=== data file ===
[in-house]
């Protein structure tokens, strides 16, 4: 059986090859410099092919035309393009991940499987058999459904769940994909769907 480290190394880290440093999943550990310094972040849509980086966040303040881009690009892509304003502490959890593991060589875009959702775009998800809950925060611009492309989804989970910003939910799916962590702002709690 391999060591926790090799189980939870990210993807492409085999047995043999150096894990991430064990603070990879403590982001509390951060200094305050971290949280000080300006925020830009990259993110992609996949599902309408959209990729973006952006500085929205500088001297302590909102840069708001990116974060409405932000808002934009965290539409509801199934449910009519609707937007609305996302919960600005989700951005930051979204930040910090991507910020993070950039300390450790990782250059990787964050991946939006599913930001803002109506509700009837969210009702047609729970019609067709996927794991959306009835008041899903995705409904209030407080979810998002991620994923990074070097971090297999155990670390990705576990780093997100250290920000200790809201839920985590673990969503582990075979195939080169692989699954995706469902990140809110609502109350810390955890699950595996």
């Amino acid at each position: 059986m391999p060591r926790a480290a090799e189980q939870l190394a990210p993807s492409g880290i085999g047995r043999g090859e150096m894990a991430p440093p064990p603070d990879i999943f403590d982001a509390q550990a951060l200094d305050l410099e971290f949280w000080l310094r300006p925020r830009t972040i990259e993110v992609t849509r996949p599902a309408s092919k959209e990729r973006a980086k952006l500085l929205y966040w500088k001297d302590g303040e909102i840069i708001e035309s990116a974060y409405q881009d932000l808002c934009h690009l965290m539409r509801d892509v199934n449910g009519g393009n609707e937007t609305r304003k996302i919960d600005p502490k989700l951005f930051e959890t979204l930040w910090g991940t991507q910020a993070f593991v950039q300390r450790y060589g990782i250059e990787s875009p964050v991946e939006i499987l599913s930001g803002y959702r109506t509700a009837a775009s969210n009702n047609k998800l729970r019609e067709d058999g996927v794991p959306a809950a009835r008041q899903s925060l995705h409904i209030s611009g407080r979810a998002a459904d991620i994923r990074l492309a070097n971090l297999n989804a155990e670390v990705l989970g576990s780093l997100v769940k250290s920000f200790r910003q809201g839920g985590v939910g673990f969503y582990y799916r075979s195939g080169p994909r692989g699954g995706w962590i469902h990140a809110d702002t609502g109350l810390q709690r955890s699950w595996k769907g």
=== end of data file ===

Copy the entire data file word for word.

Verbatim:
[in-house]
């Protein structure tokens, strides 16, 4: 059986090859410099092919035309393009991940499987058999459904769940994909769907 480290190394880290440093999943550990310094972040849509980086966040303040881009690009892509304003502490959890593991060589875009959702775009998800809950925060611009492309989804989970910003939910799916962590702002709690 391999060591926790090799189980939870990210993807492409085999047995043999150096894990991430064990603070990879403590982001509390951060200094305050971290949280000080300006925020830009990259993110992609996949599902309408959209990729973006952006500085929205500088001297302590909102840069708001990116974060409405932000808002934009965290539409509801199934449910009519609707937007609305996302919960600005989700951005930051979204930040910090991507910020993070950039300390450790990782250059990787964050991946939006599913930001803002109506509700009837969210009702047609729970019609067709996927794991959306009835008041899903995705409904209030407080979810998002991620994923990074070097971090297999155990670390990705576990780093997100250290920000200790809201839920985590673990969503582990075979195939080169692989699954995706469902990140809110609502109350810390955890699950595996």
């Amino acid at each position: 059986m391999p060591r926790a480290a090799e189980q939870l190394a990210p993807s492409g880290i085999g047995r043999g090859e150096m894990a991430p440093p064990p603070d990879i999943f403590d982001a509390q550990a951060l200094d305050l410099e971290f949280w000080l310094r300006p925020r830009t972040i990259e993110v992609t849509r996949p599902a309408s092919k959209e990729r973006a980086k952006l500085l929205y966040w500088k001297d302590g303040e909102i840069i708001e035309s990116a974060y409405q881009d932000l808002c934009h690009l965290m539409r509801d892509v199934n449910g009519g393009n609707e937007t609305r304003k996302i919960d600005p502490k989700l951005f930051e959890t979204l930040w910090g991940t991507q910020a993070f593991v950039q300390r450790y060589g990782i250059e990787s875009p964050v991946e939006i499987l599913s930001g803002y959702r109506t509700a009837a775009s969210n009702n047609k998800l729970r019609e067709d058999g996927v794991p959306a809950a009835r008041q899903s925060l995705h409904i209030s611009g407080r979810a998002a459904d991620i994923r990074l492309a070097n971090l297999n989804a155990e670390v990705l989970g576990s780093l997100v769940k250290s920000f200790r910003q809201g839920g985590v939910g673990f969503y582990y799916r075979s195939g080169p994909r692989g699954g995706w962590i469902h990140a809110d702002t609502g109350l810390q709690r955890s699950w595996k769907g």